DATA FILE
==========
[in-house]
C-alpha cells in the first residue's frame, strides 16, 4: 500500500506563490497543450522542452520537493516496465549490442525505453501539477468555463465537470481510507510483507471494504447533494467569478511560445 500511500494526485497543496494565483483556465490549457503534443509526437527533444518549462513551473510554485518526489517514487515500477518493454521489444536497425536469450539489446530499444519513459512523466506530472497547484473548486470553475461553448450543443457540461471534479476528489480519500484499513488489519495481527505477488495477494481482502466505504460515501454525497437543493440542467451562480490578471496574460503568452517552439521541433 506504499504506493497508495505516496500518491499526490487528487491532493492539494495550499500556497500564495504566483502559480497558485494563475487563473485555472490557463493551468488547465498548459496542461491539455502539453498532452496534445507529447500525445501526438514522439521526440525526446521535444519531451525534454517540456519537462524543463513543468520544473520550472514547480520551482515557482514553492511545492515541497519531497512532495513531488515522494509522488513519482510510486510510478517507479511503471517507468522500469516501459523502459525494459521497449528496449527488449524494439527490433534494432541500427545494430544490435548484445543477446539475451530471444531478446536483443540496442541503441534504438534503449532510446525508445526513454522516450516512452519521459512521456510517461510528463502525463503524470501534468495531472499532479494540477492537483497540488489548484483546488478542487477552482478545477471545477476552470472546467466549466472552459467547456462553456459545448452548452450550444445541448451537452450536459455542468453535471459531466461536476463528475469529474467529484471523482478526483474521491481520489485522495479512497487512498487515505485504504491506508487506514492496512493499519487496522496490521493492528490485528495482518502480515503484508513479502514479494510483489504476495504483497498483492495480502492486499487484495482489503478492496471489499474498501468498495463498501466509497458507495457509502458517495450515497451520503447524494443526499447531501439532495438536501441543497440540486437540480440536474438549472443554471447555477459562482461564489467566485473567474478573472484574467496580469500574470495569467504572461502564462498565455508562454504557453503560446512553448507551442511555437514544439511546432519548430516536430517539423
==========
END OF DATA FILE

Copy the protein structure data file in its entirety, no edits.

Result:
[in-house]
C-alpha cells in the first residue's frame, strides 16, 4: 500500500506563490497543450522542452520537493516496465549490442525505453501539477468555463465537470481510507510483507471494504447533494467569478511560445 500511500494526485497543496494565483483556465490549457503534443509526437527533444518549462513551473510554485518526489517514487515500477518493454521489444536497425536469450539489446530499444519513459512523466506530472497547484473548486470553475461553448450543443457540461471534479476528489480519500484499513488489519495481527505477488495477494481482502466505504460515501454525497437543493440542467451562480490578471496574460503568452517552439521541433 506504499504506493497508495505516496500518491499526490487528487491532493492539494495550499500556497500564495504566483502559480497558485494563475487563473485555472490557463493551468488547465498548459496542461491539455502539453498532452496534445507529447500525445501526438514522439521526440525526446521535444519531451525534454517540456519537462524543463513543468520544473520550472514547480520551482515557482514553492511545492515541497519531497512532495513531488515522494509522488513519482510510486510510478517507479511503471517507468522500469516501459523502459525494459521497449528496449527488449524494439527490433534494432541500427545494430544490435548484445543477446539475451530471444531478446536483443540496442541503441534504438534503449532510446525508445526513454522516450516512452519521459512521456510517461510528463502525463503524470501534468495531472499532479494540477492537483497540488489548484483546488478542487477552482478545477471545477476552470472546467466549466472552459467547456462553456459545448452548452450550444445541448451537452450536459455542468453535471459531466461536476463528475469529474467529484471523482478526483474521491481520489485522495479512497487512498487515505485504504491506508487506514492496512493499519487496522496490521493492528490485528495482518502480515503484508513479502514479494510483489504476495504483497498483492495480502492486499487484495482489503478492496471489499474498501468498495463498501466509497458507495457509502458517495450515497451520503447524494443526499447531501439532495438536501441543497440540486437540480440536474438549472443554471447555477459562482461564489467566485473567474478573472484574467496580469500574470495569467504572461502564462498565455508562454504557453503560446512553448507551442511555437514544439511546432519548430516536430517539423